Even as a youngster, the benefits of exercise, especially the psychological, were unmistakable to me.
Chemicals secreted by the brain contribute to what endurance exercise enthusiasts call “runner’s high.” Even though the physical benefits of exercise are enormous, the mental clarity, vitality, and improvement in perceived quality of life is what keeps people motivated to exercise, day after day.
The value of consistent, vigorous exercise for people who suffer from depression is indisputable. At least 100 clinical studies have examined the value of using regular exercise in the treatment of depression.
They have concluded that exercise can be a powerful antidepressant, at least as effective as other anti-depressants, including drugs and psychotherapy, without the side-effects and costs.
‘It is better to avoid using a drug if possible because it can interfere with brain biochemistry, and our knowledge of how drugs affect the brain is in its infancy,’ says Dr Rober Lefever of the Promis Recovery Center in Kent, England. “It’s really like prescribing heroin for toothache. It gets rid of the symptom but doesn’t address the root of the problem.”
I have always maintained that it is not possible for a person to reach their fullest potential without vigorous exercise. Our bodies have a genetic blueprint that requires large amounts of physical activity to be optimally healthy.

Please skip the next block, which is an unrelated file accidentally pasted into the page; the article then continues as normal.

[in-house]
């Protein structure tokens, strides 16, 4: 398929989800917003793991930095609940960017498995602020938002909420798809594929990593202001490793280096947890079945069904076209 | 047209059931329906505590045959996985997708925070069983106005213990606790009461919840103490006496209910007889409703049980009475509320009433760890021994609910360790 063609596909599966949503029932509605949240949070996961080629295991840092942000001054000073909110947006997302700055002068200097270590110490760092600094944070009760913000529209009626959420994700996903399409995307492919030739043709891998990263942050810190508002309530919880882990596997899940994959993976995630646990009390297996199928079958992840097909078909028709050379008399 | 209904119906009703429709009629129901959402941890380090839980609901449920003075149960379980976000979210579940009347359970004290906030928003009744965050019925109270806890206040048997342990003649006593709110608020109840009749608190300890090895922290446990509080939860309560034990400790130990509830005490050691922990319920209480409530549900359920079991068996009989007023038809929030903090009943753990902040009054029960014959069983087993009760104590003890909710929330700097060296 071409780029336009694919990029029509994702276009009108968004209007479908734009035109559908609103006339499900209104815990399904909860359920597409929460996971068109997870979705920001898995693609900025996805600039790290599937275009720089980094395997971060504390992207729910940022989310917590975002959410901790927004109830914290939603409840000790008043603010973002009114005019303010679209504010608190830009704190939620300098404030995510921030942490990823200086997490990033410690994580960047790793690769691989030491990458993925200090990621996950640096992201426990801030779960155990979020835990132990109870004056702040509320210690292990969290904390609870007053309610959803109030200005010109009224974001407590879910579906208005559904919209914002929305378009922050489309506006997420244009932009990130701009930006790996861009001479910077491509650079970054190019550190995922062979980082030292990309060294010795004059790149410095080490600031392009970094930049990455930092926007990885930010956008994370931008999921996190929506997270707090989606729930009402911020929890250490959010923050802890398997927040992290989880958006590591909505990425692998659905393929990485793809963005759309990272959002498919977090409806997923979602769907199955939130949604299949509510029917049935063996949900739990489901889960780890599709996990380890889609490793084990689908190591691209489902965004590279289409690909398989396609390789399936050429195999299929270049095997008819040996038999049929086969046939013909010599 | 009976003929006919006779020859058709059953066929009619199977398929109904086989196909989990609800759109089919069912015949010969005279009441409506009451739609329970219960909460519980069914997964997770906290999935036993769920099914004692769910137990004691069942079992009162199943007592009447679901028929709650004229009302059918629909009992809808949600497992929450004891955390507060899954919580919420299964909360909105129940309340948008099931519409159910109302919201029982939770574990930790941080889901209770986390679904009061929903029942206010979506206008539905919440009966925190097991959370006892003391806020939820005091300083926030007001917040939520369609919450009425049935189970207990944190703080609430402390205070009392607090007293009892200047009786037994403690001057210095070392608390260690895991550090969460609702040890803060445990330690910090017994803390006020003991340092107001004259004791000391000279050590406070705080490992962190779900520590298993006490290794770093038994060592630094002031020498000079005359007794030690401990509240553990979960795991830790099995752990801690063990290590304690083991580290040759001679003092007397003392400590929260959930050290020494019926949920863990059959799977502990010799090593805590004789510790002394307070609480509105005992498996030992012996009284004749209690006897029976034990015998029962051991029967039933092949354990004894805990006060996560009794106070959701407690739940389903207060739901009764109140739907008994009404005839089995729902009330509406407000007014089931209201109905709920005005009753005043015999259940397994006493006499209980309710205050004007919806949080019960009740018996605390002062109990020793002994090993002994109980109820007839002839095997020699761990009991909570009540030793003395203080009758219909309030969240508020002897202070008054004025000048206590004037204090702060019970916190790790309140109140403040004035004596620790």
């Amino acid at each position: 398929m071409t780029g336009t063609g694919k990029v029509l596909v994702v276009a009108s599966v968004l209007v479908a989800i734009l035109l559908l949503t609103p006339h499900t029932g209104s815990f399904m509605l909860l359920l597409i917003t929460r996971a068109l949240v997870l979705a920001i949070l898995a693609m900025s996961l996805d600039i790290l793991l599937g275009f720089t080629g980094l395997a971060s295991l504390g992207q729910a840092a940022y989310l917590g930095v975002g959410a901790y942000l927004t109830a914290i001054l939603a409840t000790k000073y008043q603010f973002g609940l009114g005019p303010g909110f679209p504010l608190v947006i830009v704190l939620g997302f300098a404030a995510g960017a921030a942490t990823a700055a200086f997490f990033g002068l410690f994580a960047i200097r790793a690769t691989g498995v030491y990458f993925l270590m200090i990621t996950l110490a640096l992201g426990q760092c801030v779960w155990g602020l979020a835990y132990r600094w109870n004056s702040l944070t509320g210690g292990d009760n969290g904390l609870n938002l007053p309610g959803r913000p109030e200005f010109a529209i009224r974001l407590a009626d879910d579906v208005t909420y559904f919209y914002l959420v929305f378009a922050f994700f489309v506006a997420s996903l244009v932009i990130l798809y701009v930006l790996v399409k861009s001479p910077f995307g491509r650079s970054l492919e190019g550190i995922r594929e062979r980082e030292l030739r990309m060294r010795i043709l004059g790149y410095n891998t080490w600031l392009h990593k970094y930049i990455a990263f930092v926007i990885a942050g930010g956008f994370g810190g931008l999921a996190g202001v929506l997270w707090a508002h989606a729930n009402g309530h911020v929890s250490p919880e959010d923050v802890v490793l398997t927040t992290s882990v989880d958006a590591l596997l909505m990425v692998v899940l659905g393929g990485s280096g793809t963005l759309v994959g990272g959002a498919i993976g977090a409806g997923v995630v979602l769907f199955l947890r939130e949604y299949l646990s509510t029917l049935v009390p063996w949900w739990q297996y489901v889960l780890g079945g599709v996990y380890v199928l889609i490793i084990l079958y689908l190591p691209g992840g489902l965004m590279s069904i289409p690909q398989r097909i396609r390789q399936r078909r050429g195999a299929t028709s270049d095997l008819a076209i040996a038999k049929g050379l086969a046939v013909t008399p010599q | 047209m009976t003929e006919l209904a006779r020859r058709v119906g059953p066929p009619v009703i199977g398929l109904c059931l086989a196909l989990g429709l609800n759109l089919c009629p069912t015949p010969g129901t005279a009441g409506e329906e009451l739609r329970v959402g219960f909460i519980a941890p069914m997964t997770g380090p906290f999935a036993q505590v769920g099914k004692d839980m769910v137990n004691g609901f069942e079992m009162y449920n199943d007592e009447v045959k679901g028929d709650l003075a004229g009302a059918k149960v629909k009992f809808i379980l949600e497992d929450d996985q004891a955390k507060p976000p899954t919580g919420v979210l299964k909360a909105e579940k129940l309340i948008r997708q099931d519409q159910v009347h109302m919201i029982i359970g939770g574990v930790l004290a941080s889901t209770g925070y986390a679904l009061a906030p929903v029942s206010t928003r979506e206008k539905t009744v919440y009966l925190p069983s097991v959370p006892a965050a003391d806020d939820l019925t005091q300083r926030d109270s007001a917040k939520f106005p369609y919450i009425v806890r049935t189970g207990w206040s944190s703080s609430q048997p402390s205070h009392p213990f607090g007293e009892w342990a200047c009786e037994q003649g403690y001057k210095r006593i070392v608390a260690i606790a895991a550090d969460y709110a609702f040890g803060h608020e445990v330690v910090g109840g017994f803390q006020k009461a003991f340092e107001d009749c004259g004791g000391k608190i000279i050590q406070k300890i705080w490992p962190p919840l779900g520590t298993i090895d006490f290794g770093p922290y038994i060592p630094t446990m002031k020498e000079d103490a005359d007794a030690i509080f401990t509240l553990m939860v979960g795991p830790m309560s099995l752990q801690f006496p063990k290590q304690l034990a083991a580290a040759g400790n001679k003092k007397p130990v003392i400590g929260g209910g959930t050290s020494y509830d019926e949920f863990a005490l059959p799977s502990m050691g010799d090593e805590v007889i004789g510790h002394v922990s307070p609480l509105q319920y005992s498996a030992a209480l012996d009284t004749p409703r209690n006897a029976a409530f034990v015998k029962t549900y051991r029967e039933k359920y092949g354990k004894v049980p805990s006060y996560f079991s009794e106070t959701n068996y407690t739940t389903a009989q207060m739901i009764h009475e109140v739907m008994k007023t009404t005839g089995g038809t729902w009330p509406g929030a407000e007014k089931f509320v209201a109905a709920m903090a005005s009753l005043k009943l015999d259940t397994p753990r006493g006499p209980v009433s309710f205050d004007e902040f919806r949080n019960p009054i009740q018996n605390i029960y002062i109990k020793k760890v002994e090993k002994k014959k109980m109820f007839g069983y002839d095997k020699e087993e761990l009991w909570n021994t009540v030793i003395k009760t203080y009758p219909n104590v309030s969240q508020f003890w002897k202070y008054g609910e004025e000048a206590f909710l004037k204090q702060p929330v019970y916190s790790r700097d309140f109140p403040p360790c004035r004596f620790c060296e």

In contemporary America, though, our genes and our lifestyle are on a collision course. This sedentary lifestyle is largely responsible for an epidemic of lack of movement-related disease, including depression.
Exercising is not just another anti-depression strategy among many. Movement is required for optimal human functioning.
Exercise has numerous psychological and emotional benefits for those with depression:
- Stress, muscle tension and cortisol (adrenal stress hormone) reduction
- Body composition improvement, decreasing body fat, increasing muscle mass, and helping clothes fit better which usually leads to feeling better about appearance and
- Increased confidence, and feeling a sense of accomplishment
- Increased energy and vitality
- More interactions with others, walking in the neighborhood or attending a class
- Natural chemical “feel good” hormones
- No drug side effects or financial cost for treatment
- Symptom reduction of: sadness, anxiety, irritability, fatigue, anger, hopelessness, self-doubt, etc.
- Sleep improvement
A few tips for starting exercise for those with depression or anxiety:
- Pick an activity that is practical (walking in neighborhood, rather than attending aerobics class across town)
- Not too far, not too fast, not too soon.
- Think of exercise as a stress-reliever, not just one more thing to do.
- Address your reasons why you don’t exercise.
- Prepare for setbacks and obstacles.